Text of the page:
We are in a bull market. And during bull markets, asset prices reach record heights.  

Here’s a quick rundown of all the “stuff” that set records in March: The S&P 500 index, the S&P 400 index (midcap stocks), Germany’s local market, Japan’s local market, the Stoxx 600 (like Europe’s S&P 500), India’s local market, bitcoin, gold.

Or, if you prefer to view it through a Vanguard lens, 50 of the firm’s U.S. and foreign stock funds set record (total return) highs in March. Everything from Total Stock Market Index (VTSAX) to Dividend Growth (VDIGX) to Capital Opportunity (VHCOX) to U.S. Value Factor ETF (VFVA) to European Index (VEUSX) to Global Minimum Volatility (VMVFX) set new highs.

While there is plenty of debate about whether the stock market is in a bubble, and I find the concentration of a handful of stocks at the top of the market worrisome, new highs alone don’t raise my alarm bells. As I said, this is what happens during bull markets.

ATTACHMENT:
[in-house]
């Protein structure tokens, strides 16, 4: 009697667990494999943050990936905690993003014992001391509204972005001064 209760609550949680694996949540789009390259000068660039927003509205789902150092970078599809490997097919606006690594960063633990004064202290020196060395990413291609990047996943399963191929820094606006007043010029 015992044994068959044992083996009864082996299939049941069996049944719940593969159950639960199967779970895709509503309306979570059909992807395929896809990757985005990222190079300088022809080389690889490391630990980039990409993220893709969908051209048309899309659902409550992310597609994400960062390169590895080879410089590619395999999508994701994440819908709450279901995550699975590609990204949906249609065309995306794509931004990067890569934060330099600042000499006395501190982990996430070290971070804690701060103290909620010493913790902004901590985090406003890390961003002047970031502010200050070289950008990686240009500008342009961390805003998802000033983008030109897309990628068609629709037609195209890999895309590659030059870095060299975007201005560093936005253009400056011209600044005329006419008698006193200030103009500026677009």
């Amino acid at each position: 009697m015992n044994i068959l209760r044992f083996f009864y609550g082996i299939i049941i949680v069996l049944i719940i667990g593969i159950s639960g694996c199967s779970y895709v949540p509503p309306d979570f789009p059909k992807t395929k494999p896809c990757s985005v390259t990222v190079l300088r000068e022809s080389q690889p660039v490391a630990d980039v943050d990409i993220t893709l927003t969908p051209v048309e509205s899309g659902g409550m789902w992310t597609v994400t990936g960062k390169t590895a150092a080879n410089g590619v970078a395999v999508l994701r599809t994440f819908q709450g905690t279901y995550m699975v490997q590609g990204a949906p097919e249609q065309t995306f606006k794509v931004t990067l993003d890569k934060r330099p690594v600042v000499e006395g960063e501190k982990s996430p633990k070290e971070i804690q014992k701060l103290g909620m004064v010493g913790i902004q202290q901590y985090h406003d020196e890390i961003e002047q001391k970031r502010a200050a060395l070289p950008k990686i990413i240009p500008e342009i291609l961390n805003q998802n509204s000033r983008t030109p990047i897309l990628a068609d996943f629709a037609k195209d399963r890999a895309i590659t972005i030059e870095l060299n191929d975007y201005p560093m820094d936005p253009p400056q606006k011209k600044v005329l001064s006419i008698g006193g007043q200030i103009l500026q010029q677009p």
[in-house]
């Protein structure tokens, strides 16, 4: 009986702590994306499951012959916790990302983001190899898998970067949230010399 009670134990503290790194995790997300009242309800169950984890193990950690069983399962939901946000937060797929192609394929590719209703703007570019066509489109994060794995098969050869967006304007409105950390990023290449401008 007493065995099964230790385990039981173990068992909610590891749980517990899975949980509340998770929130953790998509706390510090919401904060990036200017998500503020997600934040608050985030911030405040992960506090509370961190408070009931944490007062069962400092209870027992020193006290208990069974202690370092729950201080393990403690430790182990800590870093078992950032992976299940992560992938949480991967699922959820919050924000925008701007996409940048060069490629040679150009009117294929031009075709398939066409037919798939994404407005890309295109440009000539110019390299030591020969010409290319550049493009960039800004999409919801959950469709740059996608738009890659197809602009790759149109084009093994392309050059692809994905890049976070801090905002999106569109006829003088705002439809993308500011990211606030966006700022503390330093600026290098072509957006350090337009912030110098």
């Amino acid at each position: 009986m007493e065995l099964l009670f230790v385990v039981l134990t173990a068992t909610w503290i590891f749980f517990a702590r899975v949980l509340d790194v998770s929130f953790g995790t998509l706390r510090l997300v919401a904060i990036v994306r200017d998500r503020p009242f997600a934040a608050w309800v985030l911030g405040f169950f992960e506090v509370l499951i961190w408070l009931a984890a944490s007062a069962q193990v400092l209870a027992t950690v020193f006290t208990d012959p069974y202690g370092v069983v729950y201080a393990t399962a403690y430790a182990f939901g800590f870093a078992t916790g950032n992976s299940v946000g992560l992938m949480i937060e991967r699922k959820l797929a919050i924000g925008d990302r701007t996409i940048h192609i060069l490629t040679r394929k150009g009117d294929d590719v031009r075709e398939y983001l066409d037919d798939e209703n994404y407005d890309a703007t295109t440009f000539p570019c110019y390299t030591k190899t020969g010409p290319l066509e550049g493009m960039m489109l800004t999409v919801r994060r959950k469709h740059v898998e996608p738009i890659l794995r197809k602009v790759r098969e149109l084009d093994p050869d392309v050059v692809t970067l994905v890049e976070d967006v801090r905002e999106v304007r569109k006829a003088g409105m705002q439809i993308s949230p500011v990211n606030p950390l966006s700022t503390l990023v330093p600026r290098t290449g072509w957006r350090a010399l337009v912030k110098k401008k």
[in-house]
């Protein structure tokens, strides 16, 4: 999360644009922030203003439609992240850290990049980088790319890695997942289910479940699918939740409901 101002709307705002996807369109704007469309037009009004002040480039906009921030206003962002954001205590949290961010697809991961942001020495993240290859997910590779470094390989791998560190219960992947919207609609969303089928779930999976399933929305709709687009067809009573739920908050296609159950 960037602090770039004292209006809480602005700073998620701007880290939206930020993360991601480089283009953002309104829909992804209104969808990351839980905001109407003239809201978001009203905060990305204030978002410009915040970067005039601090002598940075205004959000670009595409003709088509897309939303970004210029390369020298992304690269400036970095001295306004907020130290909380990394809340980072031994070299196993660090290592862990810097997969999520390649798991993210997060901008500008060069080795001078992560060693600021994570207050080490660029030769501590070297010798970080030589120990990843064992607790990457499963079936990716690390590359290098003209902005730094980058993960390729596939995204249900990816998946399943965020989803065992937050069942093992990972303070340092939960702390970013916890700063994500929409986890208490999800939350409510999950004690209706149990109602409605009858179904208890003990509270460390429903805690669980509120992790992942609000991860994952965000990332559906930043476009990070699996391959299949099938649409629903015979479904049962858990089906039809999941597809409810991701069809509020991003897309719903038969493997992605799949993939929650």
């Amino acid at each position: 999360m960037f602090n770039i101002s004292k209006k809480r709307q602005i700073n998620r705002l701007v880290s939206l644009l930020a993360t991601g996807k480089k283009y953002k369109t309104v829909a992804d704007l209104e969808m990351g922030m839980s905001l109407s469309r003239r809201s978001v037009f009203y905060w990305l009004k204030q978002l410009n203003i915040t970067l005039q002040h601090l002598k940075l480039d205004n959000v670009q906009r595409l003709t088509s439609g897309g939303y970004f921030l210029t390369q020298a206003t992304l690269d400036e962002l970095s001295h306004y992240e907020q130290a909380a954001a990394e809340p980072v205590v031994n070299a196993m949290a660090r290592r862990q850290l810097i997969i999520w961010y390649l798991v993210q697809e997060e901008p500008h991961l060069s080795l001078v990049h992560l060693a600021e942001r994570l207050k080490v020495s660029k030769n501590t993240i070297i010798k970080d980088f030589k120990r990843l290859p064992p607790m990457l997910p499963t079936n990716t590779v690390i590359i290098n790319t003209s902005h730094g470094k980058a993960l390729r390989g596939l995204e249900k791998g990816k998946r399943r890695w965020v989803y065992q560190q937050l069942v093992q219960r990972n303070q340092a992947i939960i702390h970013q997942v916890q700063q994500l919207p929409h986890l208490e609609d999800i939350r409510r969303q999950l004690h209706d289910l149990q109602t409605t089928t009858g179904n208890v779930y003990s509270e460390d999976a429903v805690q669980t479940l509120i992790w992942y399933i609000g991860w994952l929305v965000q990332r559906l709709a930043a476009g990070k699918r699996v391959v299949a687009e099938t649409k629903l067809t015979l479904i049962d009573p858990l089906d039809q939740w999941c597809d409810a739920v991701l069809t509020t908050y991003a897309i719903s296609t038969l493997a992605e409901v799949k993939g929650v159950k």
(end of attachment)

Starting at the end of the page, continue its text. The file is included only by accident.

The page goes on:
Source: Vanguard, S&P Global and The IVA

Notably absent from the list of Vanguard funds setting new highs are MidCap Index (VIMAX) and SmallCap Index (VSMAX). But, as of the end of March, both index funds needed gains of less than 1% to reach new peaks.

Yes, 500 Index (VFIAX) is still leading the pack for the year. The flagship index fund’s 10.5% return is ahead of MidCap Index’s 7.9% gain and SmallCap Index’s 7.5% advance. But, as you can see in the chart below showing the monthly returns of each index fund this year, 500 Index’s edge was gained in January. In other words, the bull market is broadening out a bit.

As of 3/28/2024. Source: Vanguard and The IVA

If you’re a contrarian and looking for pockets of the market that are still priced below prior highs, here are a few Vanguard funds that have some ground to make up:

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